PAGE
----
14 February Chinese yard advances 271,000m³ LNG carrier orders French engineering firm Gaztransport and Technigaz (GTT) has received an order for eight 271,000m³ LNG tanks from a Chinese shipyard, with delivery of the vessels to be fitted with the tanks scheduled between the second quarter of 2028 and fourth quarter of 2029, GTT said.

14 February SE Asian UCO sees limited hit from US fast-food boycott A consumer boycott on US fast food outlets in support of Palestine is affecting some Indonesian and Malaysian used cooking oil (UCO) supplies, but market participants said the overall impact should be limited.

13 February Carnival commissions new LNG-fueled vessel US cruise ship operator Carnival has ordered a newbuild dual-fuel LNG-powered vessel for delivery in spring 2027.

13 February US House readies vote to end LNG review pause President Joe Biden's temporary pause on the review of new US LNG export facilities could face its first congressional test with a vote on a Republican-backed bill that would eliminate federal licensing of those projects.

13 February LNG carrier declares for Greece's Alexandroupolis The TotalEnergies-chartered 174,000m³ Gaslog Hong Kong has declared for arrival at Greece's new 4.3mn t/yr Alexandroupolis import terminal on 15 February, and could deliver the facility's first cargo.

13 February EU hydrogen plan relies on uncertain imports: T&E The EU should not rely on uncertain imports to meet its overly-ambitious hydrogen targets, says a study commissioned by the Brussels-based climate group Transport & Environment (T&E).

12 February Red Sea issues impact European methanol, derivatives Volatility in shipping markets following attacks in the Red Sea is impacting Europe's methanol market indirectly through higher freight rates and has directly impacted European derivative markets, as a result of reduced vessel availability and rerouting.

12 February Qatar taps Nakilat for second phase LNG fleet expansion State-owned QatarEnergy has selected Qatari state-controlled shipowner Nakilat for the ownership and operation of 25 174,000m³ LNG carriers, to be built at an unnamed shipyard in South Korea.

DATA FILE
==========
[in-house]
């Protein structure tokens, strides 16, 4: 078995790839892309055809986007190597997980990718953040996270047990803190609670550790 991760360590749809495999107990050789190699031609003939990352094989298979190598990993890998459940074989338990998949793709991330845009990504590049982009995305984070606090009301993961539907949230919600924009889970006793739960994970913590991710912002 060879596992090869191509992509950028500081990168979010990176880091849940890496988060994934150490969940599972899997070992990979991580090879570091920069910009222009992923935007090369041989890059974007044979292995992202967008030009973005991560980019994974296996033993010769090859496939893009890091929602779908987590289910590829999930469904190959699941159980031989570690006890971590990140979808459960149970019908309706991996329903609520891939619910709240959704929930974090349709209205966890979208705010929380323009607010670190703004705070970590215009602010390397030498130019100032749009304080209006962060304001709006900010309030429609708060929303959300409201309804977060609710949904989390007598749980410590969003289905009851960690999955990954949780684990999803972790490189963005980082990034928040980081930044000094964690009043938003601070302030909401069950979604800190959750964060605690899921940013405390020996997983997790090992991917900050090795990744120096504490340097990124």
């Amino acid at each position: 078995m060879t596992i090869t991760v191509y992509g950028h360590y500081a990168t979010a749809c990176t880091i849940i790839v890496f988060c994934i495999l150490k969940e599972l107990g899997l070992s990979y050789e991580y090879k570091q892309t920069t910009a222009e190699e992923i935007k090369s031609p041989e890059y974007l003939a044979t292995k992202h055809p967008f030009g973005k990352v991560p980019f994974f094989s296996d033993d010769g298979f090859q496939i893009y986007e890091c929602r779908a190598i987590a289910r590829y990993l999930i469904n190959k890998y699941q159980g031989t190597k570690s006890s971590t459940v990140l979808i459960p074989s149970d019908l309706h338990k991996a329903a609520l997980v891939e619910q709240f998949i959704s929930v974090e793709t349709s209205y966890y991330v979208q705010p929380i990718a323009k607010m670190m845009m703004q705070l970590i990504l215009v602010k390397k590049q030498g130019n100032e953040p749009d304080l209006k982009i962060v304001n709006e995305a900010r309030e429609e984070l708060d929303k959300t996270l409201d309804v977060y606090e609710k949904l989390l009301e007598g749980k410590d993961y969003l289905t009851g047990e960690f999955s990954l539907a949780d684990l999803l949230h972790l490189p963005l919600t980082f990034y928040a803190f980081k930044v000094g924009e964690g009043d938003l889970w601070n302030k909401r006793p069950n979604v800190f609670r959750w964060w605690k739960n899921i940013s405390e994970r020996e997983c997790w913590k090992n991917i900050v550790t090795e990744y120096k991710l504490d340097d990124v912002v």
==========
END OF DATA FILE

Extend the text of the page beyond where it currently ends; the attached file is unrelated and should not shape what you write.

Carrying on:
12 February SBTi validates Maersk's GHG emission reduction targets Danish shipping firm Moller-Maersk has become the first company to have its greenhouse gas (GHG) emissions targets validated under new maritime guidance from the UN-backed Science Based Targets initiative (SBTi).

12 February Spanish independent biodiesel producers under pressure Smaller Spanish biodiesel producers remain under pressure from thin margins that are cutting profits and shutting in some output. They are not being supported by domestic demand, which fell to a seven-year low in 2023.

12 February Mabanaft to apply for ammonia import terminal permit German energy trading firm Mabanaft expects to submit a permit application for its planned 1.2mn t/yr ammonia import terminal at Hamburg in the spring of this year.

Alternative marine fuels

16 February Fujairah bunker premiums weaken as ships reroute Delivered bunker premiums have fallen in Fujairah, UAE, the world's third largest bunkering centre. Demand has weakened in recent weeks as a result of route diversions, stemming from the tense security situation in the Red Sea.

16 February US Gulf coast fuel oil spreads widest in 11 months Sulphur spreads between US Gulf coast residual fuel oil grades have reached the widest in 11 months, but that could change as refinery turnarounds likely wind down by late February or early March.

16 February Brazil's Paranagua cargo handling rises in January Cargo handling in Brazil's southern Paranagua and Antonina ports increased by 20pc in January from the same month last year, driven by higher exports and imports.

16 February Brazil's Paranagua port seeks to reach net zero by 2035 Brazil's port of Paranagua is working on a decarbonization plan for delivery by the end of 2026 to help it reach net zero balance greenhouse gas (GHG) emissions by 2035 by developing renewable energy sources such as biogas and hydrogen.

16 February Tanker targeted in Red Sea A Panama-flagged tanker was targeted by a missile in the Red Sea today around 72 miles northwest of Mokha, Yemen, according to security firm Ambrey.

16 February Japan's NYK taps demand for chemical tankers Japanese shipping company Nippon Yusen Kaisha (NYK Line) plans to receive six chemical tankers from late 2026 to 2029, in anticipation of potential demand growth for petrochemical products.

15 February Upper Mississippi ice report canceled on warm weather An annual government ice measurement program for shipping on the upper Mississippi River was canceled this year because of unseasonably warm weather.